There are quite a few interesting APIs evolving in the "modern web", but not all of them are going to be things you would use in most projects. I've been very public about my feelings concerning canvas for example. Great for games and charting - but not much else. That doesn't make it a bad feature. It just makes it one I won't use terribly often. Whenever I read about some new cool feature being developed, my mind starts trying to figure out what they could be used for in a practical sense. Obviously what's practical to you may not be practical to me, but figuring out how I would actually use a feature is part of how I learn it.

One such feature is getUserMedia (W3C Spec). This is a JavaScript API that gives you access to (with permission) the user's web cam and microphone. getUserMedia is currently supported in Opera and Chrome (I believe it is in version 18 now, but you may need to grab Canary. You also need to enable it. Instructions on that here.) Once you get past actually enabling it, the API is rather simple. Here's a quick request for access:

The first argument to getUserMedia is the type. According to the spec, this is supposed to be an object where you enable audio, video, or both, like so: {audio:true, video:true}. However in my testing, passing a string, "video", worked fine. The demo you will be seeing is based on another demo so that line possibly came from an earlier build that still works with Chrome. The second and third arguments are your success and failure callbacks respectively.

You can see in the gist where the success handler assigns the video stream to an HTML5 video tag. What's cool then is that once you have that running you can use the Canvas API to take pictures. For a demo of this, check out Greg Miernicki's demo:

If this demo doesn't work for you - then stop - and try following the instructions again to enable support. (Although I plan on sharing a few screen shots so if you just want to keep reading, that's fine too.)

Based on Greg's demo, it occurred to me that there is something cool we can do with pictures of our web cams. (Cue the dirty jokes.) I remembered that had a very cool API for parsing pictures for faces. (I blogged a ColdFusion example back in November.) I wondered then if we could combine Greg's demo with the API to do some basic facial recognition.

Turns out there are a few significant issues with this. First - while has a nice REST API, how would we use it from a JavaScript application? Secondly - requires you to either upload a picture or give it a URL. I know I could send a canvas picture to a server and have my backend upload it to, but is there a way to bypass the server and send the picture right to the API?

The first issue actually turned out to be a non-issue. implements CORS (Cross-Origin Resource Sharing). CORS basically allows a server to expose itself to Ajax calls from documents on other domains. It's a great feature and I hope more services enable it.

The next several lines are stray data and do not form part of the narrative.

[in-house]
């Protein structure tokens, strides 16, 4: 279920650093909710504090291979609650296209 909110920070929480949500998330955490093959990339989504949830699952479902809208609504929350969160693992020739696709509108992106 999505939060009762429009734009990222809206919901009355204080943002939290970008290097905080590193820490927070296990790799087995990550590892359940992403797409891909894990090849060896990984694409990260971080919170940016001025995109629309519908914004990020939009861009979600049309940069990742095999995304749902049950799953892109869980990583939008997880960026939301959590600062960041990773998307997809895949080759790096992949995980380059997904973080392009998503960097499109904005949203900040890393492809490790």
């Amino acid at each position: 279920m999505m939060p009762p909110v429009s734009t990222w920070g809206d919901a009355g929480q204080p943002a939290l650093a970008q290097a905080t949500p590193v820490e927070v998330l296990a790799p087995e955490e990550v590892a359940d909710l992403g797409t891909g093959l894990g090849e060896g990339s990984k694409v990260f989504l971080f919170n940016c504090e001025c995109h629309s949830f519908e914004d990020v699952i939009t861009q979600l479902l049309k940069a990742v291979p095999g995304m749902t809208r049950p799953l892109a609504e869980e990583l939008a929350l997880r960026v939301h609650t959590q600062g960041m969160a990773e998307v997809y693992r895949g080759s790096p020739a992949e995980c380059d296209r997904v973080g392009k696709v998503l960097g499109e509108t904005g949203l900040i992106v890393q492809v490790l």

The more complex issue then was taking the canvas data and sending it to How can I fake a file upload? Turns out there's another cool new trick - FormData. Fellow ColdFusion blogger Sagar Ganatra has an excellent blog entry on the topic. Here's how I used it:

Let's look at this line by line. First off - I need to get the binary data from the canvas object. There's a few ways of doing this, but I wanted a Binary Blob specifically. Notice the dataURIToBlob method. This comes from a StackOverflow post I found a few weeks back.

I create a new FormData object and then simply begin setting my values. You can see I pass in a few API requirements but the crucial parts are the filename and file object itself.

Below that you can see the simple jQuery Ajax call. has a variety of options, but I basically just asked it to return an estimated age, gender, mood, and whether or not the person was smiling and wearing glasses. That's it. I get a nice JSON packet back and format it.

Now obviously no API is perfect. I've had different levels of results from using the API. Sometimes it's pretty damn accurate and sometimes it isn't. Overall though it's pretty cool. Here are some scary pictures of yours truly testing it out.

Ok, ready to test it yourself? Just click the demo button below. For the entire source, just view source! This is 100% client-side code.

For another look at getUserMedia, check out these examples:

Edit on May 23: Chrome recently modified the getUserMedia API to match the spec (I believe) which requires you to pass an object of media you want, so instead of "video", I used {video:true}.